Table of Contents
Part A: NON-FINANCIAL PLAN 2
1.0 Introduction 2
2.0 Social and Demographic Trends 2
3.0 Counterfeit Issues 3
4.0 Competition 5
5.0 Marketing 7
6.0 Environmental issues 10
Part B: FINANCIAL PLAN 12
Plan 1 12
Plan 2 15
Part A: NON-FINANCIAL PLAN
Louis Vuitton Company, founded in 1854, is one of the most well-known producers of luxury goods in the world and is famous for creating high quality leather accessories and travel trunks (Nagasawa, 2008). The company is primarily known for its beige monogram LV that appears on a chestnut background of all of its products (watches, sunglasses, jewelry, etc).
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Such measure would allow the brand to correctly identify the needs of the target market(s) and ensure long term profitability.
Firstly, LV should consider designing products to satisfy the requirements of the women’s plus-size and men’s big and tall markets. Such measure is relevant because of the American’s increasing average weight and the fact that they represent one of the wealthiest societies in the world (Wagle, cited in Nguyen, 2004). Additionally, these two consumer groups have been identified as the fastest growing industry segments in most of the world’s economies.
Secondly, the rising demand for luxury products among younger generation of China, the world’s largest nation, requires LV to respond accordingly. For instance, LV can practice tailoring the designs of some of their products to the cultural needs in this emerging market. Such measure can greatly help in achieving long term profitability since no other nation has so many consumers clamouring for stuff. Hence, responding to these demographic/social trends can alleviate some of the issues for LV and lead to competitive advantage. In addition, the company could undertake some measures to respond to the rise of ageing population by providing products specifically for wealthy elders.
3.0 Counterfeit Issues
Counterfeit issues have plagued luxury brands including LV for years and the company spends enormous amount of resources to combat this problem. To solve this problem LV should undertake both practical and legal measures to combat the counterfeit issues in a systematic way.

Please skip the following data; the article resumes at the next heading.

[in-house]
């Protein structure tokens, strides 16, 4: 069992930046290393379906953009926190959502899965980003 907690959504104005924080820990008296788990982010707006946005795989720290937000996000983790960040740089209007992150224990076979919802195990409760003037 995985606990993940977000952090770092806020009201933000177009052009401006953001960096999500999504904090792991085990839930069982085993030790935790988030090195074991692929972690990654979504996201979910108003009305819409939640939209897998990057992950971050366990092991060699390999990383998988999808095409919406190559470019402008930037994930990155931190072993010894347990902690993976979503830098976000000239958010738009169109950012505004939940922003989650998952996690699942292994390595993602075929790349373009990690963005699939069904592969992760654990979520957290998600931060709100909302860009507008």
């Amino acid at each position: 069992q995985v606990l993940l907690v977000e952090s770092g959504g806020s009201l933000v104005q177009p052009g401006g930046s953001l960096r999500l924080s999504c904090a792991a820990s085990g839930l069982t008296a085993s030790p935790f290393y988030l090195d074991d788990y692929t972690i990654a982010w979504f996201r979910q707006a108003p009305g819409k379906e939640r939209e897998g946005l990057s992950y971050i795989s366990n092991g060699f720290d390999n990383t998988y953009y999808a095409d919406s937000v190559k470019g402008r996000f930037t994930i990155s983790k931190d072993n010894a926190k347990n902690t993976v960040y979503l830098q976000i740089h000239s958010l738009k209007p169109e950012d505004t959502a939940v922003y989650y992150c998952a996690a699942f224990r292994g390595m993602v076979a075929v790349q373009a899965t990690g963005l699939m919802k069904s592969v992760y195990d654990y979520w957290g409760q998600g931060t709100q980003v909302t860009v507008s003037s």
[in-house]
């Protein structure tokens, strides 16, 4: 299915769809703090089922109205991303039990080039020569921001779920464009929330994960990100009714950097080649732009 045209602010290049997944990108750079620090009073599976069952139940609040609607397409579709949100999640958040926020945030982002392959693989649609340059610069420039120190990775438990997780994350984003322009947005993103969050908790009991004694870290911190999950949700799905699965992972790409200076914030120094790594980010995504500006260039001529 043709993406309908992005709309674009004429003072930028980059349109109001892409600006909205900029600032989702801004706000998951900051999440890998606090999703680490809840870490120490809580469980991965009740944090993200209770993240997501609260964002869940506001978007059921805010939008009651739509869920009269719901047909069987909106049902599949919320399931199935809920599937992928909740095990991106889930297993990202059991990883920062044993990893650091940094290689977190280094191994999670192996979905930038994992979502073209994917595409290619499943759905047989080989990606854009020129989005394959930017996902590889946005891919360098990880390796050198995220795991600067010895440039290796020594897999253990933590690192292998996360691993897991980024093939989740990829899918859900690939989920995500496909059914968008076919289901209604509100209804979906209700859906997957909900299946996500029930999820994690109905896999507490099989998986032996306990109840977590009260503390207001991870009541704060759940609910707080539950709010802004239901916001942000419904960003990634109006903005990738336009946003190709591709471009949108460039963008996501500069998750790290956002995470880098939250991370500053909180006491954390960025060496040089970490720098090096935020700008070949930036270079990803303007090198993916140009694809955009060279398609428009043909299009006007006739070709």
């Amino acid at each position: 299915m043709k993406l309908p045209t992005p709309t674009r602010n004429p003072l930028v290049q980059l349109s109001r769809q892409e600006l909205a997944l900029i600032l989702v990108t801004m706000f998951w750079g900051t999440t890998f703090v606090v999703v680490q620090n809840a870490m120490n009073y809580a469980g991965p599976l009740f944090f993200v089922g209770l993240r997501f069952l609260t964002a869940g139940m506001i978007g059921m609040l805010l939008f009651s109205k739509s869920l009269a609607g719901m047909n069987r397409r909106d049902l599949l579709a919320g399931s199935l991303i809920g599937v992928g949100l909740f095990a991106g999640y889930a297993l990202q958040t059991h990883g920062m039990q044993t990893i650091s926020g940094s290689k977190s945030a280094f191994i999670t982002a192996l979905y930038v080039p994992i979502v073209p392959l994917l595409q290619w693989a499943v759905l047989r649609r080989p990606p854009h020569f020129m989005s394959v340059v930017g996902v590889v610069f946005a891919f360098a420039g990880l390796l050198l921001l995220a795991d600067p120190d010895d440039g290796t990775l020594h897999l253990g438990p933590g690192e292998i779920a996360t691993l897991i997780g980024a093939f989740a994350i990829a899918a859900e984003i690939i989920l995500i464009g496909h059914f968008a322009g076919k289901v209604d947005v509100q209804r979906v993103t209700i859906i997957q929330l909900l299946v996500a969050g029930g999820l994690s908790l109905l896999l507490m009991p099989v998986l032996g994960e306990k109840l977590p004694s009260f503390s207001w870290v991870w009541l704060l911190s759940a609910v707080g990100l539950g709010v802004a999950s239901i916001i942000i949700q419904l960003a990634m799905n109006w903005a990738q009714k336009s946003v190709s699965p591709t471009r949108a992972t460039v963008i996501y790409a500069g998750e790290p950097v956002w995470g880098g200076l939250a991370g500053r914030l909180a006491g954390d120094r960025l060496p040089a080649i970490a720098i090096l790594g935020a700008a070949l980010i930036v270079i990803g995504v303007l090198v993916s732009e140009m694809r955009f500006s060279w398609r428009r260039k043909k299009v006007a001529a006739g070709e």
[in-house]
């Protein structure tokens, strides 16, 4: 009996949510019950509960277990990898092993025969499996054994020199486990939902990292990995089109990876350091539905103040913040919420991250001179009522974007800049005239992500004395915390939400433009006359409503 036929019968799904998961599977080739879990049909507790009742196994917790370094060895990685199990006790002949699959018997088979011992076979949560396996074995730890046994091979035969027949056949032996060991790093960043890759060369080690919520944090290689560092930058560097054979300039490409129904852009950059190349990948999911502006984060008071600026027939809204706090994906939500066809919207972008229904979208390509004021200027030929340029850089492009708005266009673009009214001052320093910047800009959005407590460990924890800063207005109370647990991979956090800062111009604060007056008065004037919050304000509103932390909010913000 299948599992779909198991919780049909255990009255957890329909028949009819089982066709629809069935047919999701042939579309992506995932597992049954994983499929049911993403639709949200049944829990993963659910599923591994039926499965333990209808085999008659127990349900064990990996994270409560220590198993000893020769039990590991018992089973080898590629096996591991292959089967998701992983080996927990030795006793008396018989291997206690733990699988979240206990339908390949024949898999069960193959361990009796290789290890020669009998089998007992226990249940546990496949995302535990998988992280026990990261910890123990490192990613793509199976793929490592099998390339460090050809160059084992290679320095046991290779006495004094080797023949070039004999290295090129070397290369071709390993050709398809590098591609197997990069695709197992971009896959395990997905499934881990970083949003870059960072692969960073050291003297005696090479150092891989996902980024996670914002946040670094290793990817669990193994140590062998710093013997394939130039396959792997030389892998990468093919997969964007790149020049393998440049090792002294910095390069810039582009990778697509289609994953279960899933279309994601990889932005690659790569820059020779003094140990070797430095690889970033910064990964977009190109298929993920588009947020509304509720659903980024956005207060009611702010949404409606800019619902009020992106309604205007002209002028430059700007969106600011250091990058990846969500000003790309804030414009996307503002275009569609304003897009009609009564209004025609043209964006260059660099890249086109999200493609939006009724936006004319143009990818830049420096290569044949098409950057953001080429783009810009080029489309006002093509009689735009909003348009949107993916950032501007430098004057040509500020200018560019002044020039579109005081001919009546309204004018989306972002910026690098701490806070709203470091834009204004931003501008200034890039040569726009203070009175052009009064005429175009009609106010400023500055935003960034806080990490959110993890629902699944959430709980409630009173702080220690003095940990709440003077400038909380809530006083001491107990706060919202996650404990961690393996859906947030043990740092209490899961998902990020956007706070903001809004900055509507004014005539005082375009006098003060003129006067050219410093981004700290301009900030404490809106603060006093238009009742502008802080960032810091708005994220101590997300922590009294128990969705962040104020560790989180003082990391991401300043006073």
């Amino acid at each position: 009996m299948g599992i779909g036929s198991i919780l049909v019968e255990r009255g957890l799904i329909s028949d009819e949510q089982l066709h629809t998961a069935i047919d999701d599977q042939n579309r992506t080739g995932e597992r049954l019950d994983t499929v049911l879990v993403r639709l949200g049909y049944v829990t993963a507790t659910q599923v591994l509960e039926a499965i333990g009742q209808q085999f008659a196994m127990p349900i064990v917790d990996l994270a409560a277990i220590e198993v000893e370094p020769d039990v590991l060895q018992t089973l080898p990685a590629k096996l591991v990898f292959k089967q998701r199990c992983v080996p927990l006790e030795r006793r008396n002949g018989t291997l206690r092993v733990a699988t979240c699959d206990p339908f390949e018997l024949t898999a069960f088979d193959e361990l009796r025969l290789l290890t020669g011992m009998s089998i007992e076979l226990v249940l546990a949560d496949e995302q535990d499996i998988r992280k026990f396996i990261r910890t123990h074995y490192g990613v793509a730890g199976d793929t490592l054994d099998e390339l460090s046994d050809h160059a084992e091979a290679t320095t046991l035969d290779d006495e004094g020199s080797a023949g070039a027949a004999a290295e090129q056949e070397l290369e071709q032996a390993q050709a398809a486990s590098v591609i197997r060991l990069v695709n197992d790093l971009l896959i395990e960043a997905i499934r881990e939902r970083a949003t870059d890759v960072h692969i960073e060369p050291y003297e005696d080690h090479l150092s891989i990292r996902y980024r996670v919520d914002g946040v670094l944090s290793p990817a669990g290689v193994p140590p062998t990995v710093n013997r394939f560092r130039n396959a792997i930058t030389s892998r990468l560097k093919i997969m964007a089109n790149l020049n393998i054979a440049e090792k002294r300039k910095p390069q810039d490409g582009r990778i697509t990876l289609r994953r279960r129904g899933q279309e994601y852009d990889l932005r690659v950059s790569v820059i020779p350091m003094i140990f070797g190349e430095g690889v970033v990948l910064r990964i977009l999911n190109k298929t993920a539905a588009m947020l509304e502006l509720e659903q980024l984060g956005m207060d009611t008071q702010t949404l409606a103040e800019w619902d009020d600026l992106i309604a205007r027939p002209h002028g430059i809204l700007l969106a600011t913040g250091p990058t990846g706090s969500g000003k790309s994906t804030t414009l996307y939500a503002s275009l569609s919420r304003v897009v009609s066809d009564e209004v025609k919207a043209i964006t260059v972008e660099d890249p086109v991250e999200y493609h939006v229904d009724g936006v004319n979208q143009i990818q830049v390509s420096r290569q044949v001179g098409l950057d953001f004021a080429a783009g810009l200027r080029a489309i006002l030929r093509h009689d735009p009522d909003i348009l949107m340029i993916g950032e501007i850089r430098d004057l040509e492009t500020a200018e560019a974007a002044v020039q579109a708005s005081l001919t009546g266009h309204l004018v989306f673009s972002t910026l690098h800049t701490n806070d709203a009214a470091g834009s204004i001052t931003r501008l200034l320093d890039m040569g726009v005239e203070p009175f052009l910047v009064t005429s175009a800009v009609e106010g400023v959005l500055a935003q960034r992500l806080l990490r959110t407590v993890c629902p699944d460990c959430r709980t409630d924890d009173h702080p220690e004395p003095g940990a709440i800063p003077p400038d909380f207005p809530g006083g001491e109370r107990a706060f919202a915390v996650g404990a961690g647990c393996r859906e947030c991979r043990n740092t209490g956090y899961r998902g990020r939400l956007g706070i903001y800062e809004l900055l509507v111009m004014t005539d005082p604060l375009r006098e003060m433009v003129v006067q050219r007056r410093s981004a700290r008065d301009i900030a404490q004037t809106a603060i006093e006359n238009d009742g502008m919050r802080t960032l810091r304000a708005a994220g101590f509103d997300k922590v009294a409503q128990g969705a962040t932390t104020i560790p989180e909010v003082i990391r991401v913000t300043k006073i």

Knowing your manufacturers refers to working only with trustworthy producers that take supportive actions and steps to secure LV’s manufacturing expertise and proprietary information (Anderson, 2012). In other words, LV should collaborate with manufacturers that are willing to protect the company’s manufacturing know-how to combat the counterfeiting issues over the long term by working solely with LV and nobody else.
Controlling the distribution chain implies LV should have a more centralised dispersion of the products. Such measure can limit the amount of fake goods being shipped and sold in multiple destinations. For instance, shipping products to distributors from one point or receiving them at one address can assist in detecting counterfeit products more effectively.
Investment in anti-counterfeiting technologies suggests LV should spend more resources on special fibres and holograms that allow distributors, customers and customs officials to ensure the authenticity of the products (Anderson, 2012). This can facilitate the reduction of counterfeiting in the global marketplace despite high cost. However, the benefits these technologies bring in combating counterfeiting far outweigh the costs of implementing them in the long term. Therefore, this measure along can potentially reduce the negative effect of fake goods on LVMH’s profits, brand image and sales volume.